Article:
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Assessment official seeks $3 million |

Assessment official seeks $3 million

| Wednesday, June 26, 2002 12:00 a.m

PITTSBURGH: The swamped Allegheny County assessment department said it needs $3 million more to operate this year, but county council members would rather spend some money on a study on how to better run the department.

Norm Mekkelsen, county director of administrative services, asked council Tuesday for $912,000 he said he needs to pay staff, hearing officers and a contractor who are working to process 70,000, 2002 property assessment appeals.

Council members, however, are considering giving Mekkelsen only a small portion of that amount to pay hearing officers. They will wait to distribute the rest of money from a contingency fund begun in December.

“If we spend it all, then we won’t have anything to do the study with,” said Council President James Simms, D-Schenley Heights.

Council members agreed to decide next week exactly how much Mekkelsen needs to keep paying hearing officers their $250 daily fees so assessment appeals hearings can continue.

“He has enough money in his budget that these people are not going to not get checks,” Council Chief of Staff Guy Tumolo said.

In December, council held back $912,000 from the department’s budget. This forces Mekkelsen to come to council throughout the year to ask for money from the fund and justify how he would spend it.

Council would like to spend some on a study by the International Association of Assessment Officers. The group will study the department and suggest how it could run better as it makes the transition to triennial reassessments, which are set to begin with 2006 tax bills.

“I think that’s a neutral party, if nothing else – someone who understands the standards and practices that should be put in place for a new assessment,” said Councilman Wayne Fontana, D-Brookline.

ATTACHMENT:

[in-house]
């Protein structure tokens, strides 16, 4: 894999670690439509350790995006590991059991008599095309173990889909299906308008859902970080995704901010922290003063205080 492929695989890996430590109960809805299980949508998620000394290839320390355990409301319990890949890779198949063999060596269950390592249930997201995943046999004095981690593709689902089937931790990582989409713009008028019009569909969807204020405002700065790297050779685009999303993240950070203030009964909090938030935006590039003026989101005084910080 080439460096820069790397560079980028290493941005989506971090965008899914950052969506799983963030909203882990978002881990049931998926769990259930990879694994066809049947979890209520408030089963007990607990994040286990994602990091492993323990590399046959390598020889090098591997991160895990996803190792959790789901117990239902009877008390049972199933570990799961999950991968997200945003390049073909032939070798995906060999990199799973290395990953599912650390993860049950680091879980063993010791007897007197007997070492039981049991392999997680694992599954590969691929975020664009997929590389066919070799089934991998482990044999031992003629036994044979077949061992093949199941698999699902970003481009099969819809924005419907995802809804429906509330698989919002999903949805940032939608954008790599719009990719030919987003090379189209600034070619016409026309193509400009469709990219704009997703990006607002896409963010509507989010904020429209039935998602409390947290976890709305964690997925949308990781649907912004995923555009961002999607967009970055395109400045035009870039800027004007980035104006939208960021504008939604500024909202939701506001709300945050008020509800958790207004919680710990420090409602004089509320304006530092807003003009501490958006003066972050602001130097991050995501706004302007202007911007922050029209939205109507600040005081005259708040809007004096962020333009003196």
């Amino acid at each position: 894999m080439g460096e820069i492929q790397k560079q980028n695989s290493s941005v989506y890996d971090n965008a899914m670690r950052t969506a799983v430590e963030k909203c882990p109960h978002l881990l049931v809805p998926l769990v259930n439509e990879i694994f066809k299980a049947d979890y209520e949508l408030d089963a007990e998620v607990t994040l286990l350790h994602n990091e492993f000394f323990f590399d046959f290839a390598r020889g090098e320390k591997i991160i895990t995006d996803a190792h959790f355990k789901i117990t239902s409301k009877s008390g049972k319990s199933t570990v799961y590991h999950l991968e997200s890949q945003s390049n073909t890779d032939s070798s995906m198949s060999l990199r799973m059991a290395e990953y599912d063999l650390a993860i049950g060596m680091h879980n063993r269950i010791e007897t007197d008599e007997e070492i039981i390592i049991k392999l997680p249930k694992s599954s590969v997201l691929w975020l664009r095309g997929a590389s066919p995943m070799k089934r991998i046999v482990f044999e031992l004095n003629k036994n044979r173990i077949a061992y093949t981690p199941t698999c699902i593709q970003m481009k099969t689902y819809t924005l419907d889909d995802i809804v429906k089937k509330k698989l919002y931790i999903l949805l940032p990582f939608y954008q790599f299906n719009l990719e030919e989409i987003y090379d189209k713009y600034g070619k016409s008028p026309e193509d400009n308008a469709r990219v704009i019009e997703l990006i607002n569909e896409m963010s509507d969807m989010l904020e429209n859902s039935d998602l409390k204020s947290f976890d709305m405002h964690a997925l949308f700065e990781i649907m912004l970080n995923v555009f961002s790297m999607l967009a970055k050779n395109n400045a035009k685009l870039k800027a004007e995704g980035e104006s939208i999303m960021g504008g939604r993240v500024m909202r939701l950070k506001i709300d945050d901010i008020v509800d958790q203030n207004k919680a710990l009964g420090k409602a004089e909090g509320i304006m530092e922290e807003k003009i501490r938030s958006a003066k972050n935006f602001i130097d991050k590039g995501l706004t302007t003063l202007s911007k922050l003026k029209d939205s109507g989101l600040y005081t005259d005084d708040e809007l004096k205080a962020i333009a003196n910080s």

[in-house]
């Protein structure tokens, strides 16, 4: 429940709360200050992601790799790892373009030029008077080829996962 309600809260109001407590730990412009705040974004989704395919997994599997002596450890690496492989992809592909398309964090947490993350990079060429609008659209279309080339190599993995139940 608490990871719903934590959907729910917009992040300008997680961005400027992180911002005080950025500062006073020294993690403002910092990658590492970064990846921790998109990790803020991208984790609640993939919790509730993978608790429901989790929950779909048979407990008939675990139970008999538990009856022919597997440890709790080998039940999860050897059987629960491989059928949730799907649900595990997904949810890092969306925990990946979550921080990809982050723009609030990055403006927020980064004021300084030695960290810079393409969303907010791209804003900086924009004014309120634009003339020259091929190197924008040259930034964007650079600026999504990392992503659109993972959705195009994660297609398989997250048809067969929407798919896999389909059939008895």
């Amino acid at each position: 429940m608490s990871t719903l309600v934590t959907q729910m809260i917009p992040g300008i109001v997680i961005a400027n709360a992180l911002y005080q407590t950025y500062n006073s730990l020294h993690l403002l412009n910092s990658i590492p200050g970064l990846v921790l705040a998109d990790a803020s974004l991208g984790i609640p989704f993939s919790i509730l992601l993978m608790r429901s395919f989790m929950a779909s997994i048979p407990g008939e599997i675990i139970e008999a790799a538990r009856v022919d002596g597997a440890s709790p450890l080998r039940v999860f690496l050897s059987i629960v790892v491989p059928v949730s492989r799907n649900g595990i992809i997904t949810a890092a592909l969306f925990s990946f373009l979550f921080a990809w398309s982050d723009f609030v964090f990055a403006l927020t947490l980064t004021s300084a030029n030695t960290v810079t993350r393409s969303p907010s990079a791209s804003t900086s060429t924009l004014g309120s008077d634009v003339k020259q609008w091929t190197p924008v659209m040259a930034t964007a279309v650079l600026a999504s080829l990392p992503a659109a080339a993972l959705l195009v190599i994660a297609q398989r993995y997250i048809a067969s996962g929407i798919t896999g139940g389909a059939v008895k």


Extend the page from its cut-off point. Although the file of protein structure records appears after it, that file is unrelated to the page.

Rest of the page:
The Chicago-based professional organization is willing to study the department and make recommendations, Fontana said. The cost or the length of the study weren’t known, he said. Mekkelsen said previous quotes from IAAO were $50,000 to $70,000 for a six-to-nine-month study.

But council was resolute.

“I don’t think there is a lot of public confidence in this department,” Councilman Rich Fitzgerald, D-Squirrel Hill, said. “Maybe with the IAAO coming in, we could restore that.”

Mekkelsen said public confidence can be won by promptly processing appeals and accurately preparing the next set of assessment values, which are due to go out in 2005.

Council gave the assessment department $5.63 million this year, but it will need $8.6 million, Mekkelsen said.

To accomplish its goals, the department needs to prepare for triennial assessments, handle the 70,000 appeals of 2002 assessments by the end of December, train staff, install a new computer system and clear out a 12-month backlog of new construction that hasn’t been added to the county’s tax rolls.

Adding that new construction more quickly can bring in as much as $2.5 million in unexpected tax revenue this year, Mekkelsen and County Budget Director Carmen Torockio said. But council members were reluctant to count on that revenue to balance the department’s budget.

“Wouldn’t the careful thing to do be to cut spending by $2 million instead?” asked Councilman Ron Francis, R-Ben Avon.

Councilman Tom Shumaker, R-Pine, who represents a portion of the Valley, said council needs to do something to get Mekkelsen the money he needs to avoid serious problems later this year.

“It’s to the point where we really have to start looking at sending people home in December and saying, ‘Look, it’s a layoff,’ ” Shumaker said.

Simms said the situation would never get that bad.

“I think for us even to bring up laying off people is counter- productive,” he said.

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